This week we’re talking about simplifying family life. Tune in all week for strategies and tips for every area of life, and if you’re looking for more in-depth resources, be sure to check out the Huge Simplify Family Life eBook Sale!
When it comes to finances, there’s lots of debate about whether all debt is bad, if you should use credit cards or avoid them completely, how you should budget, and more. However, I think we can all agree that any debt adds stress to your life. Even if you’re not opposed to carrying a mortgage or a car loan, each month you have to pay those bills. That means you need to earn the money to pay them plus any other expenses, and that naturally takes away some of your freedom.
If you have additional consumer debt — credit cards with balances that you carry from month to month, student loans, personal loans, etc. — you probably deal with additional stress, and some people get so far in debt that they have to find credit repair help. I don’t know about you, but when I have to make payments on debt rather than putting money in savings or buying something we need or want, it leaves a bad taste in my mouth as well.
Set a goal to pay off your consumer debt and simplify your life by not having to worry about those payments anymore!
For most people, this doesn’t happen overnight, of course. It takes commitment and forethought to make it happen.
To start, think about this — if you didn’t have your consumer debt payments each month, how much extra money would you have? For many Americans, the amount funneled toward debt each month would provide a nice cushion in the budget if it wasn’t being sent to the credit card companies instead. Having the freedom and flexibility that comes from no debt is a great place to be!
We’ve paid off our debt, so our focus right now is building up larger savings account so that we don’t even have to use a credit card for medical issues, car repairs, or other necessities again, even with my fluctuating income. We’re also saving toward our next car purchase. We don’t need another car right now, but it feels so good not to have a car payment that we want to make sure we’re ready when the time comes!
So how do you pay off your debt? Like many other bloggers, I’m a huge fan of Dave Ramsey and The Total Money Makeover. Although most of what he writes isn’t new or especially unique, he is a very motivational speaker/writer, and after listening to The Total Money Makeover on CD, I was actually excited to pay off all of our debt so that we could “live like nobody else.”
Dave recommends the following “baby steps” for paying off debt:
1. Establish an emergency fund.
Before you start focusing on debt repayment — although you’ll obviously want to keep paying the minimum payments on your debts — put $500 to $1000 in savings. This money is for true emergencies, not for vacations, gifts, or holidays, and should be kept separate from your main bank account as a safeguard so that you can’t dip into it on a whim.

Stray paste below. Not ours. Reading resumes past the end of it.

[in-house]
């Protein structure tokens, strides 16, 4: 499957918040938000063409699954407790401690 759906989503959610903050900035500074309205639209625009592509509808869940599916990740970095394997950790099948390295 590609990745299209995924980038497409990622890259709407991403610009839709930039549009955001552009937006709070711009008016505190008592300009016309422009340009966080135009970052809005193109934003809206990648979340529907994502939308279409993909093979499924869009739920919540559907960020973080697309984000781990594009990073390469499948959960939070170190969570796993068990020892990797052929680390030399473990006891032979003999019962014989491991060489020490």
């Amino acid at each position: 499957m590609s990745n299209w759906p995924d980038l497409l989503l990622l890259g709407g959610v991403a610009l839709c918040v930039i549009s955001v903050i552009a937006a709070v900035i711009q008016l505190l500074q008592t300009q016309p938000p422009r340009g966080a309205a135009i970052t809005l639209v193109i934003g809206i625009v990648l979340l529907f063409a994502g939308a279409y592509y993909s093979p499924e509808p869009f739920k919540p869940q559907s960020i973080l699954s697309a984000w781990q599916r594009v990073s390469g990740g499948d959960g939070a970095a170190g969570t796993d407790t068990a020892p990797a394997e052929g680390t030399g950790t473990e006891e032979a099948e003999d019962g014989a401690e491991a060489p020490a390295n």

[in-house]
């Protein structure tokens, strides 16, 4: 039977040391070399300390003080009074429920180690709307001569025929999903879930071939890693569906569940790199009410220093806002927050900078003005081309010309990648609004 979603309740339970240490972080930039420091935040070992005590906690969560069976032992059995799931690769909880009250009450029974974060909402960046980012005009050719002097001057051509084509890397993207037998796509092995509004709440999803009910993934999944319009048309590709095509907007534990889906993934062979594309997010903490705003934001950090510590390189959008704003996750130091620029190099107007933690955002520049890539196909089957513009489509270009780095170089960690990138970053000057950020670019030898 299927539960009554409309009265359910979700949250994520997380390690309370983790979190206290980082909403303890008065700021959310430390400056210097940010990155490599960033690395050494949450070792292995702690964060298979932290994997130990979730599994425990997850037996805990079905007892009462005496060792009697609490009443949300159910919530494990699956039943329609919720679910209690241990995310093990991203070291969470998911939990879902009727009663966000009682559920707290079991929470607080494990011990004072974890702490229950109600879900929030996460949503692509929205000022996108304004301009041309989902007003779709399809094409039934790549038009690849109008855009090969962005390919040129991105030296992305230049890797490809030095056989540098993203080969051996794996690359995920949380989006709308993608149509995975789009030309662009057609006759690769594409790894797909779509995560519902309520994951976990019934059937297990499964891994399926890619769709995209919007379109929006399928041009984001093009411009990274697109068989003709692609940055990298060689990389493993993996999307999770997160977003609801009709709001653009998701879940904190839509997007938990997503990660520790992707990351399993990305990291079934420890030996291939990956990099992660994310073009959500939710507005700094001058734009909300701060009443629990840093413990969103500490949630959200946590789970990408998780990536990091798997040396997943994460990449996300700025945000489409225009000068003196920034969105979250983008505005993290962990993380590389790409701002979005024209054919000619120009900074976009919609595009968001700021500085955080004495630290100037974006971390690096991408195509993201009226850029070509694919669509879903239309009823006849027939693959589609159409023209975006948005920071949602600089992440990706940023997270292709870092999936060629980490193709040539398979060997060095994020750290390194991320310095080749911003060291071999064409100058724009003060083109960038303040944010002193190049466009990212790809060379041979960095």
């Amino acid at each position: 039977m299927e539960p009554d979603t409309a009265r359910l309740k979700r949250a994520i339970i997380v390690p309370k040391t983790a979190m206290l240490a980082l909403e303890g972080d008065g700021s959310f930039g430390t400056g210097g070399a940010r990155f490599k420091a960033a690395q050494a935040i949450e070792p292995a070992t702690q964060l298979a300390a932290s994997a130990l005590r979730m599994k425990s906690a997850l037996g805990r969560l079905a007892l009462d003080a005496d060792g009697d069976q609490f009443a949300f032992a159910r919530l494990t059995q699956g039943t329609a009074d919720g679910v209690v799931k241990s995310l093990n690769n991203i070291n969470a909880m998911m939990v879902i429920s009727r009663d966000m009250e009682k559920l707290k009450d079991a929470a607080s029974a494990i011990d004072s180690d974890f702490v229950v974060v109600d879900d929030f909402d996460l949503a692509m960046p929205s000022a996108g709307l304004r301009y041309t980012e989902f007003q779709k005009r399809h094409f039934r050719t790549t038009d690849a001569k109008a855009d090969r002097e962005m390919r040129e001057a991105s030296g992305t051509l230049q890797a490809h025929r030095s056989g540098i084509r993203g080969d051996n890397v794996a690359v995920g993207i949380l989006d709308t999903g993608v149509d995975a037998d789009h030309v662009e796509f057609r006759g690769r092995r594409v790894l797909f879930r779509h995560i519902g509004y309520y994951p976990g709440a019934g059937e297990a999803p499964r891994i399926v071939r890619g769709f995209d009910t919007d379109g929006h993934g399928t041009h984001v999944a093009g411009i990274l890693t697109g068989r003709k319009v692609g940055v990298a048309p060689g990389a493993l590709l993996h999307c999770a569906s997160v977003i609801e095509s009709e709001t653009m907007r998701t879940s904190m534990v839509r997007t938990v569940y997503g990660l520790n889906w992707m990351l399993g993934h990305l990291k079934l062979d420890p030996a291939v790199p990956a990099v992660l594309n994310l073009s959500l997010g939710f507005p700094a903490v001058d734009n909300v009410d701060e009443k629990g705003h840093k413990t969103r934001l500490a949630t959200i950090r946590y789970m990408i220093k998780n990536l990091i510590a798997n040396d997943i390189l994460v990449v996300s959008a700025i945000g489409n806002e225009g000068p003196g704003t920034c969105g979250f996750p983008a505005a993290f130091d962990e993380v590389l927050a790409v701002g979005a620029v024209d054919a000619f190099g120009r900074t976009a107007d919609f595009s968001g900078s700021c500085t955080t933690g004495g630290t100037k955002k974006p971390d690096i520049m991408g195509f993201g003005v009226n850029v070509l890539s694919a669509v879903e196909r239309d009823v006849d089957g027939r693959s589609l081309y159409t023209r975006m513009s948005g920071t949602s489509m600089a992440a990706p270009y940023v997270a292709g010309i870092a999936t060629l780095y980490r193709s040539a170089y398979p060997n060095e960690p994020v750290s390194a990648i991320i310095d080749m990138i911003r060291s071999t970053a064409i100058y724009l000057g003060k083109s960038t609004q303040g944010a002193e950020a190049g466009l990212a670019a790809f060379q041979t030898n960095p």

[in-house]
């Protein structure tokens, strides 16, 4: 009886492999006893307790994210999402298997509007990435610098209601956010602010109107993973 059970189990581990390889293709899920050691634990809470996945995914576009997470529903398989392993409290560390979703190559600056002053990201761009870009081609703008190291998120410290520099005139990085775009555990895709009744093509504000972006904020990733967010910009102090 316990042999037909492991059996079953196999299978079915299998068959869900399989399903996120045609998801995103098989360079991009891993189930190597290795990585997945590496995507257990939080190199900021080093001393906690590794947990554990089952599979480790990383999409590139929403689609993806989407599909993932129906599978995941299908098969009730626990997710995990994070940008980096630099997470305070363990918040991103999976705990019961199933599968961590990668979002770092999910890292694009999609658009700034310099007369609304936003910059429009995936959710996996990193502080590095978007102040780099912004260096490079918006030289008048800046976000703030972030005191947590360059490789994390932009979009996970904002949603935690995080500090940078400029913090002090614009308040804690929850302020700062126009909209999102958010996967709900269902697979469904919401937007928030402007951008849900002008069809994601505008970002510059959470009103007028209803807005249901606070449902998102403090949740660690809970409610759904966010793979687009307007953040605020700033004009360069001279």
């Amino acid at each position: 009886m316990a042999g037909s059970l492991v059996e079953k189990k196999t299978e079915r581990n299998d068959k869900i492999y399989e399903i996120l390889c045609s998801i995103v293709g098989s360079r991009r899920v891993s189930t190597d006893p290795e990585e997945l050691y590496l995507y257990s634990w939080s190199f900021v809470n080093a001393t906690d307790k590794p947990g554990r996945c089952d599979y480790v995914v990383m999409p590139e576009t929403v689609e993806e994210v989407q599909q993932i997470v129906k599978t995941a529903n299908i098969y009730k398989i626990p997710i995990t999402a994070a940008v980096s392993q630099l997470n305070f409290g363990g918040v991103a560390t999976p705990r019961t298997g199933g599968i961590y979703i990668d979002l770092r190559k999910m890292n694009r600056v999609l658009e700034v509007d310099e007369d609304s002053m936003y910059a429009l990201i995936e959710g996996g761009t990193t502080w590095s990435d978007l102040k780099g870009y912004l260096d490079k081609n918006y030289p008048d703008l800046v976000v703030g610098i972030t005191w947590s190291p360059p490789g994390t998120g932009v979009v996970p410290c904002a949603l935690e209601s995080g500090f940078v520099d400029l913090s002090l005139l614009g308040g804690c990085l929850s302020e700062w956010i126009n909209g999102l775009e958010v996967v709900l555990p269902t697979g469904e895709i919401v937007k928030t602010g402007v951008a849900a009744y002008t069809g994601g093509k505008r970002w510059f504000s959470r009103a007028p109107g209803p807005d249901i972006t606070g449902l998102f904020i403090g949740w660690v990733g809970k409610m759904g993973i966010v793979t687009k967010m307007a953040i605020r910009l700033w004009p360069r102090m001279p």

2. Begin paying off your debts from smallest to largest.
While many financial experts suggest paying off your highest interest rate debts first, Dave recommends going about your debt repayment separately. To start, list all of your debts from smallest to largest, as well as their minimum payments. Add up the minimum payments of all existing dates. This amount will not change until all of your debt is paid off, even as you eliminate debts.
Make the minimum payments on each debt every month and funnel any extra money toward the smallest debt on your list until it is paid off. Then, take the money you were paying toward the smallest debt and begin putting all of that toward the next largest debt. Once that one is paid off, take the amount you were paying toward it each month (which includes the minimum payment for the first two cards plus any extra) and begin paying down the third debt.
Referred to as the “debt snowball”, paying off your debt this way creates momentum that helps you stay on task. Not only do you have the satisfaction of eliminating the smallest debts more quickly, but as the amount you put toward each debt grows, you’ll also see faster results on the larger debts. You may end up paying slightly more interest over time, but unless you’re very, very disciplined, it’s also easy to get discouraged if you’re focusing all of your efforts on a large debt to start and don’t see a ton of progress.
3. Look for additional income opportunities.
If you’re only paying the minimum payments on each of your debts, it will take a while to pay them off because the minimum payments are generally low enough that they barely make a ping in the debt after interest each month. Instead, look for ways to increase the amount that you’re funneling towards debt each month to see faster results.
Here are a few ideas:
- Use gifts & bonuses for debt repayment
- Sell collectibles or higher priced items on eBay or Amazon
- Have a yard sale
- Pick up a second job
- Start a home-based business
- Start using coupons and put your weekly savings toward your debt
Paying off debt isn’t the easiest way to simplify your life, but it’s one that will have a big impact on the way you live. It takes dedication and hard work, but the freedom that comes from eliminating debt is so worth it!
Does debt steal your freedom and peace? Do you have a story of paying off all of your debt through hard work and focus?